Sandsend is a beautiful, picturesque seaside village situated 2 miles northwest of Whitby, accessed by the A174. As its name suggests, it has a golden beach stretching for approximately two and a half miles to Whitby. The main part of the village is between two becks.
Sandsend's Golden Beach
At the base of Lythe Bank is a large car park which is accessed under an arch. From here there is a path up the side of the cliff onto the old railway line. The old railway station and platform is still visible. This walk will take you along the Sandsend Trail, past the old alum mines and near to the mounds of shale on Sandsend Ness, reminiscent of the ‘moon’ landscape! The walk continues to the old railway tunnel and further on to Kettleness.
The alum industry employed many people, and was productive for a number of years, eventually closing in the 1860s. Alum was a chemical used in the tanning of leather, and as a fixative for dye in the weaving industry. Sandsend Station was the last station before Whitby on the Teesside line and must have been an impressive sight with its high viaduct spanning the valley. The station closed in 1958.
View of Sandsend Beach from the car park
The car park is very popular with fishermen casting off from the sea wall in all weathers. At high tides and gale force winds, beware of the sea lashing over this wall and drenching all nearby! At low tide there is an abundance of rock pools and fossils.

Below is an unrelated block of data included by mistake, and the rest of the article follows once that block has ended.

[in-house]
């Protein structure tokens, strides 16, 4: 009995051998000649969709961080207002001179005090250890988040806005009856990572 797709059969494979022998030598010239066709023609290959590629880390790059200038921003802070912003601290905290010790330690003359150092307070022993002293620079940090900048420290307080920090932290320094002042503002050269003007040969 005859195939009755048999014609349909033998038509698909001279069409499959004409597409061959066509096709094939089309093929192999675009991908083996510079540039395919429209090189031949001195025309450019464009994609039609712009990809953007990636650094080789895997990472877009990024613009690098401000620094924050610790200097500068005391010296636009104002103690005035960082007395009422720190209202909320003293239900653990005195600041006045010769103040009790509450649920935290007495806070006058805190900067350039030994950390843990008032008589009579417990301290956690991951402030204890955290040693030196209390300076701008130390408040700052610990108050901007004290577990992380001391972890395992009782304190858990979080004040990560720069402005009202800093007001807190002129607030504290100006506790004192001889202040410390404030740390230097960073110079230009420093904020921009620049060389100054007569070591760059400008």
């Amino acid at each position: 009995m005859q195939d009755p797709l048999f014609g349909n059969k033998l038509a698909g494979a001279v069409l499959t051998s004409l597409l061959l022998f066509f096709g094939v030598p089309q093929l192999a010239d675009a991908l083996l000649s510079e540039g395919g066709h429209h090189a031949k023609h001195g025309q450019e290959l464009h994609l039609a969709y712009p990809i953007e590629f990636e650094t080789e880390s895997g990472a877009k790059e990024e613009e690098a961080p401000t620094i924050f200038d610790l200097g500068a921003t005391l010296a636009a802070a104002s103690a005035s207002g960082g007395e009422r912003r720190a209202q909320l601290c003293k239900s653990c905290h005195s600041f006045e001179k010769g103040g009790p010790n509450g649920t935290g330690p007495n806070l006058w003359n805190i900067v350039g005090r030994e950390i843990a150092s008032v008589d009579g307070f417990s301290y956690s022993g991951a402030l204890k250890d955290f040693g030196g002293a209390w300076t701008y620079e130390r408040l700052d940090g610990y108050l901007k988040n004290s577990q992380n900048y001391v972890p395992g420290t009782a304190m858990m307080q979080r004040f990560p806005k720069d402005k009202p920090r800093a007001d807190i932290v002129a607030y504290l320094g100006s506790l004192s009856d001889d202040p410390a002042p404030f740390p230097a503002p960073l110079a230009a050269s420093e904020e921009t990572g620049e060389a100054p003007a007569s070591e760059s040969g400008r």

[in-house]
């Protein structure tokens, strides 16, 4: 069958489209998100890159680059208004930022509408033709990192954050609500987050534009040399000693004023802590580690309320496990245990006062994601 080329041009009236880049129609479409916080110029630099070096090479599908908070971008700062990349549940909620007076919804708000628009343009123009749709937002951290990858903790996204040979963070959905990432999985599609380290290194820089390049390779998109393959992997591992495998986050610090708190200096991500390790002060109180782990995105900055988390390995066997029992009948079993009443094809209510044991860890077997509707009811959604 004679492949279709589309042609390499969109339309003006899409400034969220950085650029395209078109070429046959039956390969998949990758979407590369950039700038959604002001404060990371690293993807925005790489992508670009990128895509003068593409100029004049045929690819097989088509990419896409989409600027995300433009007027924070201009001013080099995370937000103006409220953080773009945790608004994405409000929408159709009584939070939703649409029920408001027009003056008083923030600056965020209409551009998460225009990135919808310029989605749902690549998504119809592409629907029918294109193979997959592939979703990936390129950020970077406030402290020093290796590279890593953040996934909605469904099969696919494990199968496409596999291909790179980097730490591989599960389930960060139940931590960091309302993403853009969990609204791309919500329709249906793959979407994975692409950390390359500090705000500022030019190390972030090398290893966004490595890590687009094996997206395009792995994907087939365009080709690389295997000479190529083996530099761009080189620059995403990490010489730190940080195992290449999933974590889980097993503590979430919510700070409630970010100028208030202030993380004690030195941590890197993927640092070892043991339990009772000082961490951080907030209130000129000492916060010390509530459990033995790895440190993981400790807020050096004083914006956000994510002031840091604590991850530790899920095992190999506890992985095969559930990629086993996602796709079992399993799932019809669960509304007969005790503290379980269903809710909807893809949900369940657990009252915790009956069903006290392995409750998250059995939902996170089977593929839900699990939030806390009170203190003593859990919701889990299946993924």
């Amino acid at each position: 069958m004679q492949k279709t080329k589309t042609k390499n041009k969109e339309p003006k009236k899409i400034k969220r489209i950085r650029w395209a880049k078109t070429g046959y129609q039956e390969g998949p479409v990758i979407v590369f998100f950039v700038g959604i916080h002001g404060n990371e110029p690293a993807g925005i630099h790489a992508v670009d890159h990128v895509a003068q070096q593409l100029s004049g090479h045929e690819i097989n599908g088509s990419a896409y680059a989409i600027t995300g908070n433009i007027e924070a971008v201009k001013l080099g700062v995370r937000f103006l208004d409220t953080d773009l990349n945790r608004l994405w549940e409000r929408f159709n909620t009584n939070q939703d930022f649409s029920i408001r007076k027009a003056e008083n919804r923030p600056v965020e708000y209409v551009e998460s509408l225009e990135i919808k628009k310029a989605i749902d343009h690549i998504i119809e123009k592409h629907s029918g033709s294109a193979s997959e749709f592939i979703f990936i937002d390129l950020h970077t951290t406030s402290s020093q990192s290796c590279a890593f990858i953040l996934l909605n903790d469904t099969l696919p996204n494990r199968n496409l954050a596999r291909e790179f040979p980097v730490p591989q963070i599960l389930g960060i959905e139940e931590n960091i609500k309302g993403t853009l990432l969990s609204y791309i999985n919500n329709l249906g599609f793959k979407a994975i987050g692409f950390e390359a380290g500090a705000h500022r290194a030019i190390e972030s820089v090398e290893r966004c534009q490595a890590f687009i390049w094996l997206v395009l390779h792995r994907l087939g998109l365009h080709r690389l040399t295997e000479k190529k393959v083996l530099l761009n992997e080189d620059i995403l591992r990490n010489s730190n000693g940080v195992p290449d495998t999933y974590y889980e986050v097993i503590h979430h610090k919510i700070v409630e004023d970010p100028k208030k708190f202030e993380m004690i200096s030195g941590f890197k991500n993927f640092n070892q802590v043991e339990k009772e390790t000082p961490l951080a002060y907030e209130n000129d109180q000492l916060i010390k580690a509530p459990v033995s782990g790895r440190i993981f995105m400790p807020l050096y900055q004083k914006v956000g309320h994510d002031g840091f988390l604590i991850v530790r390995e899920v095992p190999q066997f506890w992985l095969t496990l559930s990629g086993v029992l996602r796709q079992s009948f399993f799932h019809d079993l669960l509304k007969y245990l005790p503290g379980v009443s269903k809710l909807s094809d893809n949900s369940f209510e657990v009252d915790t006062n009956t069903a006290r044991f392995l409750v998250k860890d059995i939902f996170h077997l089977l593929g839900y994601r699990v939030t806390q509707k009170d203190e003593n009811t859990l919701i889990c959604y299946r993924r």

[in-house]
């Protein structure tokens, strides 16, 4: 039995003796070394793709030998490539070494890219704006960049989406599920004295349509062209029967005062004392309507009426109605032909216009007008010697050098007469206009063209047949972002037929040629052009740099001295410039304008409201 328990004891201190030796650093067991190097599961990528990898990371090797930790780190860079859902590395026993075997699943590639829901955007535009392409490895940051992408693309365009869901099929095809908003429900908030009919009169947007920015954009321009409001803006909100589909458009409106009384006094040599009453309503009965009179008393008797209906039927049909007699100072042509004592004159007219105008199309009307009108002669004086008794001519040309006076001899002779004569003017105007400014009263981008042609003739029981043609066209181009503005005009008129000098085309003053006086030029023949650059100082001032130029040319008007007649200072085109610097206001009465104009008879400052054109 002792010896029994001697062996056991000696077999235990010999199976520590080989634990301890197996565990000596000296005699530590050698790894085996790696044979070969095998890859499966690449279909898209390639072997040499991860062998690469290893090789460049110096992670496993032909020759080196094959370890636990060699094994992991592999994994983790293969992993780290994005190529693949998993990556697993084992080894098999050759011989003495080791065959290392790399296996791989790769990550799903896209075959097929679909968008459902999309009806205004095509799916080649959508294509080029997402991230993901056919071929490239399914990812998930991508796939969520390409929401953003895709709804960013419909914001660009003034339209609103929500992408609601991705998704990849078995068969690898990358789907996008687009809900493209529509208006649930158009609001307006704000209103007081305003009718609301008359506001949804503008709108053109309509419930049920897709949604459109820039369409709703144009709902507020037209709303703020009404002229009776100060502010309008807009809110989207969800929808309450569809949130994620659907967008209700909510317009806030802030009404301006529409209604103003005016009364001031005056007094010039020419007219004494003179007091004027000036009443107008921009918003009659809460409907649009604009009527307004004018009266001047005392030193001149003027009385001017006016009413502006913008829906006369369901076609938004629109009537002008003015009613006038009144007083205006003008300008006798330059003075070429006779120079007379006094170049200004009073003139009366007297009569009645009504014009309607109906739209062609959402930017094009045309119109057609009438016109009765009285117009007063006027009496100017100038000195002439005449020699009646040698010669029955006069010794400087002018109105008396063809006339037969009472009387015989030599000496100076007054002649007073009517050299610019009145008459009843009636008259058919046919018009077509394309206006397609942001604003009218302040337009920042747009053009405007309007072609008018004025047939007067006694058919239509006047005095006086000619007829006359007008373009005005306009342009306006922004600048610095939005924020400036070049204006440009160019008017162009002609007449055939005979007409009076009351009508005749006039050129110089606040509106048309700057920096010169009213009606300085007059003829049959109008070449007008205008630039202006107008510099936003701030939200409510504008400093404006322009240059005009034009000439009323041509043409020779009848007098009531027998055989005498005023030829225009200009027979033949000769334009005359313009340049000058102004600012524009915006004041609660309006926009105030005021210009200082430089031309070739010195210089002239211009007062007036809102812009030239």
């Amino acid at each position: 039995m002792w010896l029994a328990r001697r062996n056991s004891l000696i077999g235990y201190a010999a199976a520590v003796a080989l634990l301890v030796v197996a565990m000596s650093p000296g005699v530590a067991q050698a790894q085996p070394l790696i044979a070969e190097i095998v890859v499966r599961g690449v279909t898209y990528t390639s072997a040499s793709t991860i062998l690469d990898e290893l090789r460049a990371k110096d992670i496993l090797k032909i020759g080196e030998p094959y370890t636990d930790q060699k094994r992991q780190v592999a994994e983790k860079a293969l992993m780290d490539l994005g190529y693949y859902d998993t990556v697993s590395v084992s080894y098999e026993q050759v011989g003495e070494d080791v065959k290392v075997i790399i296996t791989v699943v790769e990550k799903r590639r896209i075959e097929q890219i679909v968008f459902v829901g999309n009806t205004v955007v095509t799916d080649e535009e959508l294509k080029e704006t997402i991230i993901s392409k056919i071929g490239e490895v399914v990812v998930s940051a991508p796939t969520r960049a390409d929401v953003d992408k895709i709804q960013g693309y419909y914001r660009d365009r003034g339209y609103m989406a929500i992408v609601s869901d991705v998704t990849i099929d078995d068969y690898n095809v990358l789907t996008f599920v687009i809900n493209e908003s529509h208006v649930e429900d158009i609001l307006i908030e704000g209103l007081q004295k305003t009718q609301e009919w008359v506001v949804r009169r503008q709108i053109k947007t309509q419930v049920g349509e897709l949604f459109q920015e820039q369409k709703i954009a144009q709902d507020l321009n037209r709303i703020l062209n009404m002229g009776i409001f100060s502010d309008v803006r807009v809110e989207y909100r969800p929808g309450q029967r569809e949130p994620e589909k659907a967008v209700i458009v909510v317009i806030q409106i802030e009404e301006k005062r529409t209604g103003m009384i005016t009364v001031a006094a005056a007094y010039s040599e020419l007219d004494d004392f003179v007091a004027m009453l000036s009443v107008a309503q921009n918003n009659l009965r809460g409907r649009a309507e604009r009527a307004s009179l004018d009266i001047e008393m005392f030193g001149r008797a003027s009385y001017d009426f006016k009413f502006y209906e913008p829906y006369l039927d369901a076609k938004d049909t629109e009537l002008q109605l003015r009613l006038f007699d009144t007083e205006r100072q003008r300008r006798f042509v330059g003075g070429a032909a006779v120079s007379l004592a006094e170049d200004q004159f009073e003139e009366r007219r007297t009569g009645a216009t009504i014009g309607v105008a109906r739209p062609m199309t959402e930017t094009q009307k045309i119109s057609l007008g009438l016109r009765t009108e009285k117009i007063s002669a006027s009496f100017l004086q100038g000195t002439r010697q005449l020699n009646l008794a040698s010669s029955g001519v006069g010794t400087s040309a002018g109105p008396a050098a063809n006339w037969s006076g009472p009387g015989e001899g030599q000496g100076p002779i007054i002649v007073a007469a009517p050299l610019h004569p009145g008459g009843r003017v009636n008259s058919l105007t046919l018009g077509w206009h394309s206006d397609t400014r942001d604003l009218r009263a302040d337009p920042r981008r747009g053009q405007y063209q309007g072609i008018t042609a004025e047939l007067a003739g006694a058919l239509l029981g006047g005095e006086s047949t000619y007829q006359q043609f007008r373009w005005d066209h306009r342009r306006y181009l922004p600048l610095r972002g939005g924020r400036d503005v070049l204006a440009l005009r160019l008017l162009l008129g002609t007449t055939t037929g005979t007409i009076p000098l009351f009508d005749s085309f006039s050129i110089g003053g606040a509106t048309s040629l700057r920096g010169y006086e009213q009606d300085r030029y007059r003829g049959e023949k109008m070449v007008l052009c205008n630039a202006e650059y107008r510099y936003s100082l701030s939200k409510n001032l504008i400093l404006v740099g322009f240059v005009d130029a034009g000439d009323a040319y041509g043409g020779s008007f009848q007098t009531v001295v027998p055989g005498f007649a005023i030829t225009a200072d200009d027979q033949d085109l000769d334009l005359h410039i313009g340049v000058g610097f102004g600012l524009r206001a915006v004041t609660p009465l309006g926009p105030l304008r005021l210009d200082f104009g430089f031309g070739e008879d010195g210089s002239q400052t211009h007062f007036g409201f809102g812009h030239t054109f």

At the entrance to the car park is the Wits End café and across the road is the bridge crossing the west beck. The beck flows from a delightful valley with small cottages nestling on the sides. Many of these are for holiday rental.
East Beck Sandsend
The east beck leads onto the beach, and is a very popular place for children to paddle. The sandy beach is ideal for families, but beware of the tides. Dogs are not allowed on the beach at certain times of the year. There are cafes and tourist shops selling buckets and spades etc. Some small fishing boats are launched here from the slipway. It is also a popular beach with surfers but again, beware of the tides.
West Beck Sandsend
It was here at Sandsend, that Lewis Carroll had the inspiration for 'The Walrus and the Carpenter'. A walk over the beck on the beach can take you near to a cantilever walkway needed to widen the footpath along the road. Leading inland from the bridge is an old mill and the entrance to Mulgrave woods, past the old saw mill. There are two hotels in Sandsend, the Beach Hotel and Woodlands Hotel. The Hart Inn public house is next to Estbeck House restaurant . There is also a gallery and a small village shop. St. Marys church is situated near High Row.
A View of Whitby from Sandsend
The A174 road leading to Whitby has parking places for easy access to the beach. There are public conveniences opposite the doctors surgery. Please be aware that the walk along the beach to Whitby should only be taken in consultation with the tide tables, as walkers can be frequently ‘cut off’.
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